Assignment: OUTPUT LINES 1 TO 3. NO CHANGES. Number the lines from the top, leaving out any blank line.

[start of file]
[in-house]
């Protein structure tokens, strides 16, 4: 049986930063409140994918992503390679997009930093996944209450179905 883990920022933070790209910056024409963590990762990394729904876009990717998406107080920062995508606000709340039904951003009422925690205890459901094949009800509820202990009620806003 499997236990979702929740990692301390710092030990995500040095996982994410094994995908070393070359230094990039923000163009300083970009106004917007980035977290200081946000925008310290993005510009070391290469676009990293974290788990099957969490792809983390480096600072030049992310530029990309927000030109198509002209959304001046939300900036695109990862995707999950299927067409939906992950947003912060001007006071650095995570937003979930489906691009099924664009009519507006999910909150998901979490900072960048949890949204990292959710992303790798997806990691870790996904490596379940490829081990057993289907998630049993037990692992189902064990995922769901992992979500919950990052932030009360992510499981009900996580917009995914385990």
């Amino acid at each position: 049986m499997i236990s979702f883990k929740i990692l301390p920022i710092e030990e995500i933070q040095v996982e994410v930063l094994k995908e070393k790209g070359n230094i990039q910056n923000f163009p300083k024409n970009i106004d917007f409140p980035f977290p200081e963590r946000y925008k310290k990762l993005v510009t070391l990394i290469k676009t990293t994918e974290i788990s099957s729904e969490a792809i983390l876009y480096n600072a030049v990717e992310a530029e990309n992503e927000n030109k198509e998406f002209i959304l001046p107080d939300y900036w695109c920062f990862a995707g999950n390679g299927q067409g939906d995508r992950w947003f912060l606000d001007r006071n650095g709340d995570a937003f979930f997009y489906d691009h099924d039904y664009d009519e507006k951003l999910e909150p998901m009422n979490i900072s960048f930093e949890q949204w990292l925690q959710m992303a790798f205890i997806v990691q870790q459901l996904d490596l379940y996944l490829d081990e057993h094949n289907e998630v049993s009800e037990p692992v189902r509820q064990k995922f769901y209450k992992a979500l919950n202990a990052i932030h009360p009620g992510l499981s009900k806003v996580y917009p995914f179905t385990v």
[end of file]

[in-house]
């Protein structure tokens, strides 16, 4: 049986930063409140994918992503390679997009930093996944209450179905 883990920022933070790209910056024409963590990762990394729904876009990717998406107080920062995508606000709340039904951003009422925690205890459901094949009800509820202990009620806003 499997236990979702929740990692301390710092030990995500040095996982994410094994995908070393070359230094990039923000163009300083970009106004917007980035977290200081946000925008310290993005510009070391290469676009990293974290788990099957969490792809983390480096600072030049992310530029990309927000030109198509002209959304001046939300900036695109990862995707999950299927067409939906992950947003912060001007006071650095995570937003979930489906691009099924664009009519507006999910909150998901979490900072960048949890949204990292959710992303790798997806990691870790996904490596379940490829081990057993289907998630049993037990692992189902064990995922769901992992979500919950990052932030009360992510499981009900996580917009995914385990």
């Amino acid at each position: 049986m499997i236990s979702f883990k929740i990692l301390p920022i710092e030990e995500i933070q040095v996982e994410v930063l094994k995908e070393k790209g070359n230094i990039q910056n923000f163009p300083k024409n970009i106004d917007f409140p980035f977290p200081e963590r946000y925008k310290k990762l993005v510009t070391l990394i290469k676009t990293t994918e974290i788990s099957s729904e969490a792809i983390l876009y480096n600072a030049v990717e992310a530029e990309n992503e927000n030109k198509e998406f002209i959304l001046p107080d939300y900036w695109c920062f990862a995707g999950n390679g299927q067409g939906d995508r992950w947003f912060l606000d001007r006071n650095g709340d995570a937003f979930f997009y489906d691009h099924d039904y664009d009519e507006k951003l999910e909150p998901m009422n979490i900072s960048f930093e949890q949204w990292l925690q959710m992303a790798f205890i997806v990691q870790q459901l996904d490596l379940y996944l490829d081990e057993h094949n289907e998630v049993s009800e037990p692992v189902r509820q064990k995922f769901y209450k992992a979500l919950n202990a990052i932030h009360p009620g992510l499981s009900k806003v996580y917009p995914f179905t385990v």